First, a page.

COMPOSITE SLEEPERS

Tractor design was drastically changed when Kenworth (Kirkland, Wash.) introduced its T2000 in 1996. In addition to its sleek, sloped hood, the new design featured an aerodynamically contoured SMC sleeper. Due to higher costs associated with composite sleepers, they have not yet become standard equipment. In an effort to reduce costs, Meridian and others are developing technologies to process sleepers using SMC and other lightweight compounds.

Western Star, a division of Freightliner (Portland, Ore.), has already taken steps to reduce weight while adding a walk-through function to its high-end, long-haul line of trucks with the Stratosphere Sleeper. The Stratosphere has a fiberglass cap made by Marine Plastics Ltd. (Langley, British Columbia, Canada), which allows the driver to stand up straight from the driver's seat and walk into the sleeper cab. Marine Plastics uses a spray-up technique, with glass supplied by Owens Corning and resin supplied by Reichhold, to mold the one-piece outer skin. Resin transfer molded structural members are then bonded into place using adhesives from ITW Plexus (Danvers, Mass.) to support the cap. Marine pre-drills and cuts each cap, so each is delivered to the Western Star assembly plant with a serial number to match a specific truck. Once in the assembly plant, it is bonded to the cab and sleeper box using Bostik adhesives (Bostik Findley Inc., Middleton, Mass.). The contoured rise of the outer skin also helps reduce drag by acting as an airfoil. The sleeper box itself, manufactured by molder Canadian Commercial Vehicles (Kelonwa, British Columbia) is a light-weight sandwich construction, featuring aluminum skins and polypropylene honeycomb core. The sleeper/cap combination realizes a 386 kg/850 lb weight reduction compared to traditional stamped and riveted metal designs.

LFT & IN-MOLD PAINT

Composites manufacturer Romeo RIM (Romeo, Mich.) currently fabricates eight interlocking panels of varying sizes (as large as 1m2/10 ft2) for the interiors of Freightliner sleeper cabs. The panels are assembled and then bonded to the SMC airfoil outer shell of the tractor.

To make the panels, Romeo takes advantage of two relatively recent molding developments: long fiber technology (LFT) and in-mold painting techniques. Each panel is resin injection molded (RIM), using polyurethane resins developed by Bayer MaterialScience (Pittsburgh, Pa.) for use in LFT applications. "The beauty of the long fiber process is flexibility," said John Geisler, Romeo's senior marketing specialist. "We can tailor impact strengths to specific part geometries and requirements by varying materials systems and the lengths and loadings of glass fibers."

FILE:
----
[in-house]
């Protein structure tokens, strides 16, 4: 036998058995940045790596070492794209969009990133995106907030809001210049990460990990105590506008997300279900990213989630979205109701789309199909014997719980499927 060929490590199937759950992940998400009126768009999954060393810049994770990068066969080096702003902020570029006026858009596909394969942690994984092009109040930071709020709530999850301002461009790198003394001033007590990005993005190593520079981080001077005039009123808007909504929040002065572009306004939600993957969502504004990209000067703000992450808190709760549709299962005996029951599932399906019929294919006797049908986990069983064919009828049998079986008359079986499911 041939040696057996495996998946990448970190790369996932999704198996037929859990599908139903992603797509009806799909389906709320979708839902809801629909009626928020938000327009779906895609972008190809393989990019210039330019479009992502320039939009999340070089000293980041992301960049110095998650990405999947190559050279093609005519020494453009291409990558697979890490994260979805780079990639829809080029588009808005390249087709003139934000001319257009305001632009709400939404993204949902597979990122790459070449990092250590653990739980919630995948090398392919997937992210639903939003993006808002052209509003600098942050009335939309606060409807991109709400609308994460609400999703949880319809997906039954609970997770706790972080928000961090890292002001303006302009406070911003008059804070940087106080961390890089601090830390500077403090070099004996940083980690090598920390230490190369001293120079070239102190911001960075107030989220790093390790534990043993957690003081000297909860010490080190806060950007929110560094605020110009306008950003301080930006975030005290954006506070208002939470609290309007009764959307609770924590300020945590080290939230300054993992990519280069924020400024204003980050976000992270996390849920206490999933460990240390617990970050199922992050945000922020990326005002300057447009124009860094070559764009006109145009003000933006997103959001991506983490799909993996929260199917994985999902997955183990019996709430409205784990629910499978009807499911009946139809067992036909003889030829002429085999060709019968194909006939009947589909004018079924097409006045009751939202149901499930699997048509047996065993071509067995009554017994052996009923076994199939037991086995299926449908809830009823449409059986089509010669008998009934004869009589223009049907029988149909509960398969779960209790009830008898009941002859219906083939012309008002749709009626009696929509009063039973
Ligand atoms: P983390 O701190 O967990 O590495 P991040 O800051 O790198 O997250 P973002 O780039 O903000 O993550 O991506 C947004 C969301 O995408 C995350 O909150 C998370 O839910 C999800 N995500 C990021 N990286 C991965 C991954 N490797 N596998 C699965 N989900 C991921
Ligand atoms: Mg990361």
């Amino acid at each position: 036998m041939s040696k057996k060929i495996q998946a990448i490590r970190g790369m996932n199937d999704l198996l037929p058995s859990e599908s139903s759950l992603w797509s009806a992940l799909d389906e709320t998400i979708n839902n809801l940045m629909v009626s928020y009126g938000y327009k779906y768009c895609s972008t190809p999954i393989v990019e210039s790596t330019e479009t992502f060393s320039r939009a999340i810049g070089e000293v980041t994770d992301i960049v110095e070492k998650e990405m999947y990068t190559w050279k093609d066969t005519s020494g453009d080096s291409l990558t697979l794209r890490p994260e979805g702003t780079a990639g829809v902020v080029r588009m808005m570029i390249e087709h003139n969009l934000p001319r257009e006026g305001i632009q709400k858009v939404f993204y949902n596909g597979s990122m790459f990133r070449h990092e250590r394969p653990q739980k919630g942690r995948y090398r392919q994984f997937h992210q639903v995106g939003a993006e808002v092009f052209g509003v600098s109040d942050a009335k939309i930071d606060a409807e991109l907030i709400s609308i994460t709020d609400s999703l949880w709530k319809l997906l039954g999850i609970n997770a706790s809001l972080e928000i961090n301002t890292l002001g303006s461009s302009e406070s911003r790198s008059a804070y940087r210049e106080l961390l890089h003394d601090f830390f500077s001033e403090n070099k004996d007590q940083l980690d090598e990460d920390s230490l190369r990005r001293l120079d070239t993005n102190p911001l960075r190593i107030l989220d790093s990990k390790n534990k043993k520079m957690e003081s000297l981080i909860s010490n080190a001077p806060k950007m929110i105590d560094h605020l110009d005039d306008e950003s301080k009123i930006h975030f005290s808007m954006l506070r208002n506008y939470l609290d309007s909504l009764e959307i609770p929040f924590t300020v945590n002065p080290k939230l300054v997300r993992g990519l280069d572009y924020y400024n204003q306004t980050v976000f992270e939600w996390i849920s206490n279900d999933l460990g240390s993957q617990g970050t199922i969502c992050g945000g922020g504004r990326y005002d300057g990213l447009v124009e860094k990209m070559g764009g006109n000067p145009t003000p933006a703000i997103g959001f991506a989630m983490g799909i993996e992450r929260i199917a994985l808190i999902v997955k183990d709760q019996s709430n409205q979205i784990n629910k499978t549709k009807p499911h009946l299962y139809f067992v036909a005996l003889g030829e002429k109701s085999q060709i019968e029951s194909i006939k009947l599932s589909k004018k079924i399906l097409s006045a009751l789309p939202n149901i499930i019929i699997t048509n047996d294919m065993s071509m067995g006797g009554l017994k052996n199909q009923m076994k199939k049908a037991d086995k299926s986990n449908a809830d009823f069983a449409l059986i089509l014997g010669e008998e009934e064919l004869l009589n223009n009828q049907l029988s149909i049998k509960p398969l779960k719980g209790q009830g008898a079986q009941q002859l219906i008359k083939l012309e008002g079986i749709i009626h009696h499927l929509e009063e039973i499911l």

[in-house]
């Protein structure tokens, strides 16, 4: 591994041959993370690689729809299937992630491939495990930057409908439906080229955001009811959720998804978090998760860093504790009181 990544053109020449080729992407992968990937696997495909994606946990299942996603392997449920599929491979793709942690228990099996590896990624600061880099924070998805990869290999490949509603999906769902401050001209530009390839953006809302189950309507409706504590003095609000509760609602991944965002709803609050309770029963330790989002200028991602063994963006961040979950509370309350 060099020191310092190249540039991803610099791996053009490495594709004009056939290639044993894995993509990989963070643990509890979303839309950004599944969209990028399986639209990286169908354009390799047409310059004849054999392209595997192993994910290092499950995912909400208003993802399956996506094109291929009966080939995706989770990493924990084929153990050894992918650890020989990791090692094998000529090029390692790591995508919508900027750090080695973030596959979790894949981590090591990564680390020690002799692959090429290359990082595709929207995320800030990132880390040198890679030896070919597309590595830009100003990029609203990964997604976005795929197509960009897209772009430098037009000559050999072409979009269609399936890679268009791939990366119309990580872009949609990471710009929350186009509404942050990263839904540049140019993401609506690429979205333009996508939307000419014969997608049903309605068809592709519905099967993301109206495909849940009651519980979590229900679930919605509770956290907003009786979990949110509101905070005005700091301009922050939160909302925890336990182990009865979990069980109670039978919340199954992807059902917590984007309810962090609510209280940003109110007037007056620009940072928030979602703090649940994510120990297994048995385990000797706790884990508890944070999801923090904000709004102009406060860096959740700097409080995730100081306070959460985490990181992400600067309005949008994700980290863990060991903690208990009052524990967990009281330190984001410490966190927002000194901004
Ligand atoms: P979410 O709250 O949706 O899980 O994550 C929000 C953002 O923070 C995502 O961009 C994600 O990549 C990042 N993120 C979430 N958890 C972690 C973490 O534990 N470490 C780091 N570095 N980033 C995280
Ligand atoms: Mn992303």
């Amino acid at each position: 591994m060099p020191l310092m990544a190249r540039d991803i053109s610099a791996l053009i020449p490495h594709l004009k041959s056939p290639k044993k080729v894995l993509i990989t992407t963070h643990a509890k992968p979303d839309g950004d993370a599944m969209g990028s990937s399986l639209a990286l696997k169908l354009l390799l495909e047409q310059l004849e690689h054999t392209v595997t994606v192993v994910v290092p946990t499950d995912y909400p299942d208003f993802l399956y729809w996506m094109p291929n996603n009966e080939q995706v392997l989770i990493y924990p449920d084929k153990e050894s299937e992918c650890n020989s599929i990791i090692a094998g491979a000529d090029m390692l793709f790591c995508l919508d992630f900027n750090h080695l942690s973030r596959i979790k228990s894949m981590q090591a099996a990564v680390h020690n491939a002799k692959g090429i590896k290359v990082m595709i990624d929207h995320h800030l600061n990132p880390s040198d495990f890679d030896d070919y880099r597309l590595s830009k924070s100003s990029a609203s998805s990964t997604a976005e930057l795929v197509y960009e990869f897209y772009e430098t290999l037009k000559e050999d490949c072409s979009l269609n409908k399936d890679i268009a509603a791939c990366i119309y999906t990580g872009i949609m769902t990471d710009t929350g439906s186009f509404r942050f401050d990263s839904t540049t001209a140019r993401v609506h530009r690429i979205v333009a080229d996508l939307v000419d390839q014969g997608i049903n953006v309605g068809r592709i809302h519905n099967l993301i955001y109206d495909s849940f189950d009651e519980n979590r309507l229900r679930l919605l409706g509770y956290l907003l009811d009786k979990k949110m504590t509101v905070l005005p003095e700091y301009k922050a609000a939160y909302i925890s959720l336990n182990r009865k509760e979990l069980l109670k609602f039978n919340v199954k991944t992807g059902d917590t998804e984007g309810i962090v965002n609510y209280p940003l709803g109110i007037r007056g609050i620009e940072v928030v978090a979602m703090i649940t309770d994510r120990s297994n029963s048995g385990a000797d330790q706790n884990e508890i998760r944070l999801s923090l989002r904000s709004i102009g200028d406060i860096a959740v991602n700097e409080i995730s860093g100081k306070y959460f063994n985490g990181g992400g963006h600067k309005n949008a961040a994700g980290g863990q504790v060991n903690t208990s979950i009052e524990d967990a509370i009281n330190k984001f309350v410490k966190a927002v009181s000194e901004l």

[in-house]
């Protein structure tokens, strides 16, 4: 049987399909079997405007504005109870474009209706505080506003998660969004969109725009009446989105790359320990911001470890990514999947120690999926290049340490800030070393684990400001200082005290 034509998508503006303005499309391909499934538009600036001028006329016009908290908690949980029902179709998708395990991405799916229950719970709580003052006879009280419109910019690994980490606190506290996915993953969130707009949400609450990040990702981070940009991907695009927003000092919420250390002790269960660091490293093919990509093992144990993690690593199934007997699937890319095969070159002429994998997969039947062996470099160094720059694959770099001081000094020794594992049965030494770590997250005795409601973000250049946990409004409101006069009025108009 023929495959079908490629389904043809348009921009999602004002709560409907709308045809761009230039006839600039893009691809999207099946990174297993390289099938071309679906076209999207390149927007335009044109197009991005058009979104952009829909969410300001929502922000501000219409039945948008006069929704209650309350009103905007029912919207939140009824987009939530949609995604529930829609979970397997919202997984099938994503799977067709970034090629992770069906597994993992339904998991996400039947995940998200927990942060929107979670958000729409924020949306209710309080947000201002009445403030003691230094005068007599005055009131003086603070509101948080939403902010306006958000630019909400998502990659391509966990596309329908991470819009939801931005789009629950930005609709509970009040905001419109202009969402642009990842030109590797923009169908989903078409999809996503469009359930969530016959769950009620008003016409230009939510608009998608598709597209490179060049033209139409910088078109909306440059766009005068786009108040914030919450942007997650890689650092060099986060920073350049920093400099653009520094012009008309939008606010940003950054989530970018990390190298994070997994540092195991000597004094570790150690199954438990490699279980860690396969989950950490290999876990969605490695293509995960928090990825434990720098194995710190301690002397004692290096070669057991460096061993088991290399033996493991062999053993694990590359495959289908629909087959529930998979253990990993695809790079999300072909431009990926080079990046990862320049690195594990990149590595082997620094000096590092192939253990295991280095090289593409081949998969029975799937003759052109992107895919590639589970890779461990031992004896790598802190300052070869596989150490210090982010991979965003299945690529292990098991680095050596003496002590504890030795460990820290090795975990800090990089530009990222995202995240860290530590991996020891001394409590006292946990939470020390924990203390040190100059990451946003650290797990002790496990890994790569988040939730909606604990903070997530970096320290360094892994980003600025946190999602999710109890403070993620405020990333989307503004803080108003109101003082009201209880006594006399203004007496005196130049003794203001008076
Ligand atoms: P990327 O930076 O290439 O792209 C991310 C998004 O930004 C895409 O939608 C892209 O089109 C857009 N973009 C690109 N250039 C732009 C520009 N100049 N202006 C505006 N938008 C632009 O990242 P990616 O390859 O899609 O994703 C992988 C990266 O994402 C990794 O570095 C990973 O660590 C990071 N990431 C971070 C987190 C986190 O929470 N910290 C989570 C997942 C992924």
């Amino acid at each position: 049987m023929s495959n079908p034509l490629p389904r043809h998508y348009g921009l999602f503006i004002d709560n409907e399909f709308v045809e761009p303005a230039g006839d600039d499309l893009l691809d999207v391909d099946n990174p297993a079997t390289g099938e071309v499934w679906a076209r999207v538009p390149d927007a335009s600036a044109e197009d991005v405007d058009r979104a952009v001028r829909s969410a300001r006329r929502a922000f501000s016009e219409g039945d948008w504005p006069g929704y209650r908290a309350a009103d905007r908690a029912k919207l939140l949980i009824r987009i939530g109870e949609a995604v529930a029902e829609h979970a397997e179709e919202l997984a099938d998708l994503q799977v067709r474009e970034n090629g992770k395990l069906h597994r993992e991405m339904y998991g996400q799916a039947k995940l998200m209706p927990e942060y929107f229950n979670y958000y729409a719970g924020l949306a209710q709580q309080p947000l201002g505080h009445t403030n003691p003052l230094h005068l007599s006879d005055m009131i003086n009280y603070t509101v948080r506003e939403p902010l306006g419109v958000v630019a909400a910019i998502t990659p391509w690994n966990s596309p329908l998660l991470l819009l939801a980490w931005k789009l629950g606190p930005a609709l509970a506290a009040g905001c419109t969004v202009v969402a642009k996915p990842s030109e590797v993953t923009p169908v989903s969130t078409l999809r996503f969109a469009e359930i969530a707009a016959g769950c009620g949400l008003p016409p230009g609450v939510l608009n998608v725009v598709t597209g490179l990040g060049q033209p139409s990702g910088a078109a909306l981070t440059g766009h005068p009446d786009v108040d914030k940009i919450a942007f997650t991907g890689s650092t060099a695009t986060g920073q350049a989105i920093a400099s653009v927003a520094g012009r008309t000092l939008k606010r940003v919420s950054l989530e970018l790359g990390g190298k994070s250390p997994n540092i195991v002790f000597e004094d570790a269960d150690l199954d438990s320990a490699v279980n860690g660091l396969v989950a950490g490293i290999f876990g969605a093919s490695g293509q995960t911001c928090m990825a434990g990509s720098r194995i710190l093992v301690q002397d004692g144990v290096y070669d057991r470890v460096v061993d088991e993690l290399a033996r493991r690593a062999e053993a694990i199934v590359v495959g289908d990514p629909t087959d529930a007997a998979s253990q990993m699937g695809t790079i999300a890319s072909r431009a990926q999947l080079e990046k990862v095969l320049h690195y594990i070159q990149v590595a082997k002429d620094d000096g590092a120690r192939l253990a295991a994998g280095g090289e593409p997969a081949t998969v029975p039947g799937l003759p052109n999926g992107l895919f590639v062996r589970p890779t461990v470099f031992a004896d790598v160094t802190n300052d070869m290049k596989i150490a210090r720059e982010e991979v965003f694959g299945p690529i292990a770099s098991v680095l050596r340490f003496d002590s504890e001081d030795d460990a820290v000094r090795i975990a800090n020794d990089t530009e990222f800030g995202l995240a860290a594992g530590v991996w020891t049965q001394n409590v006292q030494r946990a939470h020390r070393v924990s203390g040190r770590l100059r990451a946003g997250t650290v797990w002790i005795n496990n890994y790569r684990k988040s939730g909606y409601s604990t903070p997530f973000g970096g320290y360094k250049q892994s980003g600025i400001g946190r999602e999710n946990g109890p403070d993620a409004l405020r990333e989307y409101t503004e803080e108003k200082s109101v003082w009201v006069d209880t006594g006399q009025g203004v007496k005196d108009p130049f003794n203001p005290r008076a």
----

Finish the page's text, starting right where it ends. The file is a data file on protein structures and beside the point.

The Bayer LFT process can incorporate robotic automation available from Krauss-Maffei (Florence, Ky.), Cannon USA (Cranberry Twp., Pa.) and Hennecke Polyurethane Technology (Lawrence, Pa.). The robots developed by each supplier are similar: Glass fiber, supplied either by Owens Corning or PPG, is chopped and then infused inside a mix head attached to a robotic arm. (Previously, chopping and infusing were two separate steps.) The arm then maneuvers the mix head over the surface of the lower half of a matched metal mold, traveling in a customized, computer-controlled pattern and metering a predetermined quantity of the mixed glass/polyurethane material into the cavity. Once all the material has been layed down, the robot homes, the mold is closed and the part is cured. This process enables button-to-button time of as little as five minutes. Strength and performance characteristics are easily adjusted by changing the length of the fiber, which can range from 6.4 mm to 64 mm (0.25 inch to 2.5 inches), though in practice the fiber length also can be limited by part size. Use of longer fibers increases strength properties, permitting the company to mold panels with thinner cross-sections to reduce weight. Romeo can select from a number of different polyurethane formulations, depending on the performance properties required. Changing polyurethane resins also allows design flexibility as different resins have different strength and manufacturing characteristics. For example, one resin may be used on an exterior part to improve impact resistance while it would not be ideal for interior use when impact resistance is not a design driver.

Post-mold finishing steps are avoided by using a textured mold surface in combination with a paint formulated for in-mold application. Toolmakers etch a grain pattern onto the mold surface (similar to textures commonly seen on automobile dashboards). A "soft-feel" paint is applied to the mold surface prior to application of the impregnated glass. The demolded part needs no further finishing.